gb|TGME49_0185404.26e−3532–213, 273–346Fungal lipasesPutative S15 peptidase
      gb|TGME49_0235105.63e−28194–364, 407–439Haloalkane dehalogenaseHypothetical (TgASH3)
      gb|TGME49_0263903.7e−13370–430, 509–558HaloperoxidaseHypothetical
      0.0186615–635, 669–744Carboxylesterase/thioesterase 1
      0.0231505–531, 620–680Hypothetical protein TT1662
      gb|TGME49_0264702.09e−071562–1632Thioesterase domain of polypeptide, polyketide, and fatty-acid synthasesHypothetical
      3.39e−052583–2677Carbon-carbon bond hydrolase
      gb|TGME49_0282901.35e−4023–162, 202–282Carboxylesterase/thioesterase 1Phospholipase/carboxylesterase (TgASH1)
      gb|TGME49_0343506e−19148–220, 325–372Bacterial lipaseHypothetical
      1.96e−15325–362, 607–674Proline iminopeptidase-like
      gb|TGME49_0382003.64e−28504–661Carboxylesteraseα/β-Hydrolase domain-containing protein
      gb|TGME49_0408304.6e−2810–153, 225–335Pancreatic lipase, N-terminal domainα/β fold family protein
      gb|TGME49_0493001.05e−076–229Carbon-carbon bond hydrolaseHypothetical
      gb|TGME49_0503603.6e−35272–434, 488–536, 666–702Carboxylesteraseα/β-Hydrolase domain-containing protein
      gb|TGME49_0540102.41e−13273–401, 583–708CarboxylesteraseSerine carboxypeptidase
      gb|TGME49_0546907.58e−4640–324CarboxylesterasePhospholipase (TgASH2)
      gb|TGME49_0547102.27e−161099–1284Bacterial lipaseSerine esterase DUF676
      gb|TGME49_0568402.14e−15378–449, 482–657Carbon-carbon bond hydrolaseHypothetical
      gb|TGME49_0624901.23e−3414–237Haloperoxidaseα/β-Hydrolase putative (TgASH4)
      gb|TGME49_0718003.59e−11187–314Bacterial lipaseSerine esterase DUF676
      gb|TGME49_0778206.25e−101087–1129, 1247–1369Carboxylesterase/thioesterase 1Hypothetical
      gb|TGME49_0898804.8e−061006–1114Bacterial lipaseHypothetical
      gb|TGME49_1045001.4e−0654–206Carbon-carbon bond hydrolaseHypothetical
      Two candidates identified in the MS experiment (TGME49_028290 and TGME49_054690) and two further top candidates from the list in Table 3 (TGME49_023510 and TGME49_062490) were subjected to phylogenetic analysis along with their putative homologues in Apicomplexa, human APT1 and APT2 and their homologues in diverse eukaryotic species (Fig. 3, A and B, and supplemental Fig. 2A).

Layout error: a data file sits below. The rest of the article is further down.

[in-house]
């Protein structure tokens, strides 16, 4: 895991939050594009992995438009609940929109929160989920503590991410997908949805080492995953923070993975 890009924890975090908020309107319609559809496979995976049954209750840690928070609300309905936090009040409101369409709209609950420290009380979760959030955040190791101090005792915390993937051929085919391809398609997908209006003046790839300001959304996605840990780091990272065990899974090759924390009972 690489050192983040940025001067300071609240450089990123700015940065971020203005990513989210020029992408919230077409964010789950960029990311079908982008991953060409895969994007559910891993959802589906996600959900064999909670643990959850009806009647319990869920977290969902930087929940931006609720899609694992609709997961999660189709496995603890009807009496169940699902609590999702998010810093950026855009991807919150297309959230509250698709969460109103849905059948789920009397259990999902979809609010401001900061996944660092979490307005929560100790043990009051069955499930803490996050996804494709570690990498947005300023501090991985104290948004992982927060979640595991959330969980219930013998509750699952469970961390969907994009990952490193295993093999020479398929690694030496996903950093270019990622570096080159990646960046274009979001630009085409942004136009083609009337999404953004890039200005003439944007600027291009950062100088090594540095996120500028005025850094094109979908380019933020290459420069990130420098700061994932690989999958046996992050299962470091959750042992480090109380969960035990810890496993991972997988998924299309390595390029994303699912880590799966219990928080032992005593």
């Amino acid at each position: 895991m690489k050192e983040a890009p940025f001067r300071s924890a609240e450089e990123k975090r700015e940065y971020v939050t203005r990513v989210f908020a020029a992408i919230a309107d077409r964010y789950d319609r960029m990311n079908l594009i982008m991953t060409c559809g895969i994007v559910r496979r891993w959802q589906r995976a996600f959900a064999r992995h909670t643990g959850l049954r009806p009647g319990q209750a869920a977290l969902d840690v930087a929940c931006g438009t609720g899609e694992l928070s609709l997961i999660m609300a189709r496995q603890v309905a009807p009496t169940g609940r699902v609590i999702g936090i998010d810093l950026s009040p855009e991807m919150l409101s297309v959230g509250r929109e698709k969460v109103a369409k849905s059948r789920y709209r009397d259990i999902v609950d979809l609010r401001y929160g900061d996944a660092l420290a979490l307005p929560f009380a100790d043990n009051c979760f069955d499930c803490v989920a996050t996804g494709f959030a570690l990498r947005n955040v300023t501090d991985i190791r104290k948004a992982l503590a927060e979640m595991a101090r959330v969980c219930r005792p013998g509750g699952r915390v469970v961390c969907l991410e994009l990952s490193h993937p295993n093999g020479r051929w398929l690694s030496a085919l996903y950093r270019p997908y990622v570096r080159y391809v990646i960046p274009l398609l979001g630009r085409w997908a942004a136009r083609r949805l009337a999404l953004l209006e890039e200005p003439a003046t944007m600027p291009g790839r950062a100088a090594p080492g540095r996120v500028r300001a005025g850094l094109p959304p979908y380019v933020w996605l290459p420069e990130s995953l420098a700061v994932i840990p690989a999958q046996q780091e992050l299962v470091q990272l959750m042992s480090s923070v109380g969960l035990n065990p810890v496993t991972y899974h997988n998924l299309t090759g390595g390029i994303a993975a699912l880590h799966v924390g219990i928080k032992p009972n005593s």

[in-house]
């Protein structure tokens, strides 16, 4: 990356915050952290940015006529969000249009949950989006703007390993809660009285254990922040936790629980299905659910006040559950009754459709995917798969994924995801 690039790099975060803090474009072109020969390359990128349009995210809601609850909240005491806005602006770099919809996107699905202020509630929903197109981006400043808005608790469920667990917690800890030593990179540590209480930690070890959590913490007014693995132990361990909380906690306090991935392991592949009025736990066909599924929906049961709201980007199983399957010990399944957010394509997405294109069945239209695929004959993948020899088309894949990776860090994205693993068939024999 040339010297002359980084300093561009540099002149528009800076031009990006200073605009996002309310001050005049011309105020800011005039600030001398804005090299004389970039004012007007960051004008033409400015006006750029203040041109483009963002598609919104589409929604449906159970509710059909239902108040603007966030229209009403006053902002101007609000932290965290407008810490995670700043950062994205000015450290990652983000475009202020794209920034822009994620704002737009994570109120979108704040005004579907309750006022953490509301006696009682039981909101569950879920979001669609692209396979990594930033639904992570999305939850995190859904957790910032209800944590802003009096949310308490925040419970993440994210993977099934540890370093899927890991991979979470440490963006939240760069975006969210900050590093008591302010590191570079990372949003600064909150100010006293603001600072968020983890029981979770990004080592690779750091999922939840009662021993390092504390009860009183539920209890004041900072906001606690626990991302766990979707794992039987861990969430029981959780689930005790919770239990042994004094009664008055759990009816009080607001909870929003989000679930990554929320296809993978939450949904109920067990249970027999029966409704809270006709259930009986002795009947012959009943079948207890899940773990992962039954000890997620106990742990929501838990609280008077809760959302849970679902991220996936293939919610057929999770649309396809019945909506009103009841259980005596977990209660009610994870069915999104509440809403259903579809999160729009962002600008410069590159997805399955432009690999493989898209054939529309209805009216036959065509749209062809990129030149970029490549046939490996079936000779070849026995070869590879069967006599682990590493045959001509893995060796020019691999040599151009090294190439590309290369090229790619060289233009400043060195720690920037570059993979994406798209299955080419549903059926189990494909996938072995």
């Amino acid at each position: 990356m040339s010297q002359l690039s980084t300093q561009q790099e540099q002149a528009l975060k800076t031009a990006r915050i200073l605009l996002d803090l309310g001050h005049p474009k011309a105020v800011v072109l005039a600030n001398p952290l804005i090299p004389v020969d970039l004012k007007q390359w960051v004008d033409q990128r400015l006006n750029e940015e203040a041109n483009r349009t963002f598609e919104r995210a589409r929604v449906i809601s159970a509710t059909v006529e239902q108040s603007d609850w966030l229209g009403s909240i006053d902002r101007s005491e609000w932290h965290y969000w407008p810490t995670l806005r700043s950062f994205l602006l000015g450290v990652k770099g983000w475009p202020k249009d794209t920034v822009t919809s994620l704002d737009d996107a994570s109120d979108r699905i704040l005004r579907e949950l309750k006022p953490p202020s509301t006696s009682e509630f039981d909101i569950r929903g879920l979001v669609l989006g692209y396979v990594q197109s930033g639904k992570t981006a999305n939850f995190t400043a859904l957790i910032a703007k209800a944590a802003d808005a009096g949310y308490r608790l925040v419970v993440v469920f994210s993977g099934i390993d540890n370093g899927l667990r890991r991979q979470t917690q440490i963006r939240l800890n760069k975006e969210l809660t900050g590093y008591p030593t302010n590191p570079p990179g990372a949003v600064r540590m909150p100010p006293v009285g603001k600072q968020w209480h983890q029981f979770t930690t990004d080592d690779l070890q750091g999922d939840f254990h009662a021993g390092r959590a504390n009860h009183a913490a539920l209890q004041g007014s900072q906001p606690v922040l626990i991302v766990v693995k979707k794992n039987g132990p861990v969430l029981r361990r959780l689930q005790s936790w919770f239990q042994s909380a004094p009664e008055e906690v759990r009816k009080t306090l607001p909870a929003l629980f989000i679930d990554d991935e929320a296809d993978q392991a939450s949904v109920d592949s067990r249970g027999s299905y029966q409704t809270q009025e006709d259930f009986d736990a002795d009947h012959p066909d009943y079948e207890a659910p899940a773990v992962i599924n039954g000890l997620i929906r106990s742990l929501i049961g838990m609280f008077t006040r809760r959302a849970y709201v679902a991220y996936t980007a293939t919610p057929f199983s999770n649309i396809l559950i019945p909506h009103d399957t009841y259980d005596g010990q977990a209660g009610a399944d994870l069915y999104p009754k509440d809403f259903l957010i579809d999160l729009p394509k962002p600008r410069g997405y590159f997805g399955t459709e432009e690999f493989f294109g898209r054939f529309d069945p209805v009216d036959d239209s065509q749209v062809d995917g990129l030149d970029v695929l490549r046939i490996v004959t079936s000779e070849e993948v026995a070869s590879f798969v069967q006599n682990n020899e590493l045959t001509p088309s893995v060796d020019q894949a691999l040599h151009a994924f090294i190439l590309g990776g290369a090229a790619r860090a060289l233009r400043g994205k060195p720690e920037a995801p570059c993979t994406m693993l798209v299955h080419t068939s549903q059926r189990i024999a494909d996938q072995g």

TGME49_028290, which we have called ASH1 (GenBank accession number KC473455), identified by MS is the only one of the four genes that clusters with hAPT1 in the phylogenetic tree (Fig. 3A) and exhibits 33% identity and 46% similarity at the amino acid level (supplemental Fig. 2B). ASH1 is found only in the coccidian subgroup of the Apicomplexan phylum and hence is absent in the malaria parasite P. falciparum. However, putative APT homologues are well represented in other lower eukaryotic species, being present in kinetoplastids, amoeba, and ciliates (supplemental Fig. 2).
      The amino acid sequence alignment of ASH1 and hAPT1 (supplemental Fig. 2B) highlights a highly charged region of low complexity that sits between the catalytic serine, aspartate, and histidine residues of ASH1. This insertion is also present in the ASH1 sequence of different T. gondii strains as well as in other Coccidia (ToxoDB). Homology modeling of ASH1 using hAPT1 (Protein Data Bank code 1fj2) as a template suggests that this large insertion can exhibit different conformations or even be disordered (one model with a helix/loop conformation (“insert 1”) is shown in Fig. 3C, top). Similar regions in proteins with a known crystal structure tend to be flexible or disordered. However, according to the alignments/models, the insert is far away from the active site and leaves the catalytic residues undisturbed. Furthermore, the residues forming the putative substrate binding site of hAPT1 are completely conserved (Fig. 3C, bottom), thus strongly emphasizing the similarity to hAPT1 and suggesting a similar substrate specificity.

      Characterization of TgASH1